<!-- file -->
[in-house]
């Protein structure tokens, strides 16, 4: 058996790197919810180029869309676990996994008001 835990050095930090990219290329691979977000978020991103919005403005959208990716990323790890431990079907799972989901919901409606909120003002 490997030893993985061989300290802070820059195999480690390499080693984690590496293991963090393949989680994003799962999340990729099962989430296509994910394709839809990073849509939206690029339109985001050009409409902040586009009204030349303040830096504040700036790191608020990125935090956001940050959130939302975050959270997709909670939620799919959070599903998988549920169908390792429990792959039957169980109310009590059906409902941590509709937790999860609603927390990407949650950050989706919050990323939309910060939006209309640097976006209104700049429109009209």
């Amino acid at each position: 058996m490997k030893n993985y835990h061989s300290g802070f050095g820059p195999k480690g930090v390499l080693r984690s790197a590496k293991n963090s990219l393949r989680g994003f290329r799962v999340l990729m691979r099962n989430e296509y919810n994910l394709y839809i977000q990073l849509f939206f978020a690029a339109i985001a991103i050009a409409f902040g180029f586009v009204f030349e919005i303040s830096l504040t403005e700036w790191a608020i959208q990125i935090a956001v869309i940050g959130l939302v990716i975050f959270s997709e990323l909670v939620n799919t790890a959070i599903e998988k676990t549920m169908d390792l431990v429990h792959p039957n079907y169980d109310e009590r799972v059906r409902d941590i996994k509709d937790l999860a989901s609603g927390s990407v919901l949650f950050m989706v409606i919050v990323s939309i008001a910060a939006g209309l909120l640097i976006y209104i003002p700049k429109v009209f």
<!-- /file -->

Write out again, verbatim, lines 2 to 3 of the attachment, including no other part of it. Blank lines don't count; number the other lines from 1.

């Protein structure tokens, strides 16, 4: 058996790197919810180029869309676990996994008001 835990050095930090990219290329691979977000978020991103919005403005959208990716990323790890431990079907799972989901919901409606909120003002 490997030893993985061989300290802070820059195999480690390499080693984690590496293991963090393949989680994003799962999340990729099962989430296509994910394709839809990073849509939206690029339109985001050009409409902040586009009204030349303040830096504040700036790191608020990125935090956001940050959130939302975050959270997709909670939620799919959070599903998988549920169908390792429990792959039957169980109310009590059906409902941590509709937790999860609603927390990407949650950050989706919050990323939309910060939006209309640097976006209104700049429109009209």
């Amino acid at each position: 058996m490997k030893n993985y835990h061989s300290g802070f050095g820059p195999k480690g930090v390499l080693r984690s790197a590496k293991n963090s990219l393949r989680g994003f290329r799962v999340l990729m691979r099962n989430e296509y919810n994910l394709y839809i977000q990073l849509f939206f978020a690029a339109i985001a991103i050009a409409f902040g180029f586009v009204f030349e919005i303040s830096l504040t403005e700036w790191a608020i959208q990125i935090a956001v869309i940050g959130l939302v990716i975050f959270s997709e990323l909670v939620n799919t790890a959070i599903e998988k676990t549920m169908d390792l431990v429990h792959p039957n079907y169980d109310e009590r799972v059906r409902d941590i996994k509709d937790l999860a989901s609603g927390s990407v919901l949650f950050m989706v409606i919050v990323s939309i008001a910060a939006g209309l909120l640097i976006y209104i003002p700049k429109v009209f």